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November 26, 2013

Internet School of Medicine — Dean Roz Chast welcomes you


This cynosure of a cartoonist seems to get better with every passing decade.


November 26, 2013 at 08:01 PM | Permalink | Comments (5) | TrackBack

Genius Gloves — The most elegant gift of the season (for a very dear techie friend)

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Below, excerpts from Stephanie Rosenbloom's New York Times review.


What business traveler does not have a smartphone (or two) glued to his palm?

Pengallan's Genius Gloves were introduced last year and are hand made in Italy of kid leather and lined with cashmere.

The thumb and index fingers on both hands flip back so that you can use a touch screen device.

Sure, there are iPhone and smart-touch gloves that allow you to operate your phone or tablet without taking them off.

But as Jason Tsou, the founder of Pengallan, likes to point out, his leather gloves can be used with the new iPhone 5's Touch ID fingerprint sensor.

And being able to wear leather gloves yet swiftly uncover a couple of fingertips also comes in handy for other things, be it adjusting a contact lens, applying makeup, or wiping a child's face.


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From the website:

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• Genius Glove technology (patent pending) — thumb and index finger flip back for use with smart phones and touch screens

• 100% cashmere-lined Italian kid leather

• Side wrist vents for ease of movement

• Traditional men's glove sizes

• Hand made in Italy


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$175 in Brown or Black.

November 26, 2013 at 04:01 PM | Permalink | Comments (1) | TrackBack

"World's first wearable, sharable, programmable t-shirt" — bookofjoeTV is ON!


From CuteCircuit:


Choose a new way to communicate with the world by sporting the world's very first wearable, sharable, programmable t-shirt.

Easy to use, the T-shirt-OS features 1,024 pixels arranged in a 32x32 grid controlled by a mobile phone App, allowing you to broadcast nearly anything — and that's not all: T-shirt-OS includes a built-in microcamera, microphone, accelerometer, and speakers.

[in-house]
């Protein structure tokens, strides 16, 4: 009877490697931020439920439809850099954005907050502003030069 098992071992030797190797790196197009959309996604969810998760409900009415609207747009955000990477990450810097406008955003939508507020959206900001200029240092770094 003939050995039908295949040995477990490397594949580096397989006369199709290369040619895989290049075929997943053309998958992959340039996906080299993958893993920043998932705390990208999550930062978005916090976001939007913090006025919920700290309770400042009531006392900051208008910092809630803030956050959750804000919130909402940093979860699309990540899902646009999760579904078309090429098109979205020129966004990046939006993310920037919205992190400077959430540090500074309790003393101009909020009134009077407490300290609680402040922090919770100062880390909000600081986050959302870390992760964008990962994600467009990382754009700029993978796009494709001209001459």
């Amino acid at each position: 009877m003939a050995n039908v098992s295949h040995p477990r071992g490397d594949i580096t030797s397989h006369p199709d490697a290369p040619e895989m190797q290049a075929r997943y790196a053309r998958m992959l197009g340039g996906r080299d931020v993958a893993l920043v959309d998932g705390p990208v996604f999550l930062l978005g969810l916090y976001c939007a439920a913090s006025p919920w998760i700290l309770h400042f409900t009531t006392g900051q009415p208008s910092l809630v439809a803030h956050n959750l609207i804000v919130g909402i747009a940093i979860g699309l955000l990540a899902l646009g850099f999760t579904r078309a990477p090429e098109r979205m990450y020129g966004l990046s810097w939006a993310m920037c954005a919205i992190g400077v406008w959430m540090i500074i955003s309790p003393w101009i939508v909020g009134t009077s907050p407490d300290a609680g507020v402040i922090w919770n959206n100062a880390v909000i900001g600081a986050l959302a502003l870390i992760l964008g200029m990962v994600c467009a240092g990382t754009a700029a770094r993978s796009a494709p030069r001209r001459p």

T-shirt-OS looks like a simple grey t-shirt but don't be fooled: it has the extraordinary power to allow you to share your Facebook Status and your Tweets, your favorite songs and pictures.

It's time to express yourself and leave an impression.

For now, this is a look at an early prototype, but if you think that T-shirt-OS is a cool idea, register your interest at this page!



November 26, 2013 at 12:01 PM | Permalink | Comments (1) | TrackBack

Fried Chicken-Scented Candles: Episode 2 — In which we learn the initial limited edition of 25 sold out in less than 60 seconds (but wait, there's more!)


When I featured this singular creation Saturday it was pretty obvious to me the extremely limited edition of 25 would sell out in a Kentucky Fried Minute.


According to Jayne Clark's story in yesterday's USA Today, "The first batch... sold out in less than a minute."

Lucky you: the cook has returned to her stove and "will be taking pre-orders today at 10:30 a.m."

This second run, also a very limited edition, will consist of one hundred (100) Fried Chicken-Scented Candles, hand made in the state of Kentucky.

Fair warning: you snoozed and losed last time — don't make the same mistake twice.


Still just $22.

November 26, 2013 at 08:01 AM | Permalink | Comments (4) | TrackBack

Gray Cat at twilight — through Google Glass

Res ipsa loquitur.

November 26, 2013 at 04:01 AM | Permalink | Comments (2) | TrackBack

"Terrible Chair" — Michele Oka Doner


From the website:


The legend goes that Miami- and New York-based artist-designer Michele Oka Doner chanced upon a thorny branch one day and got the notion to domesticate its menacing, untamed beauty.

"Terrible Chair" is the fulfillment of that ambition.


Oka Doner fashioned real thorn bushes into the shape she desired, then cast the form in gilded bronze.

The end result is less a straightforward, functional piece of furniture than an artifact from a magical fairytale setting.

"Terrible Chair" is imbued with the mystery of a cursed princess's makeshift home in an enchanted forest.

This gorgeous, unique object exemplifies the imagination and craftsmanship of Oka Doner's distinctive career.


Designed and manufactured in 1981.

31.5" x 15" x 17.5".

Edition of 1.




November 26, 2013 at 12:01 AM | Permalink | Comments (2) | TrackBack

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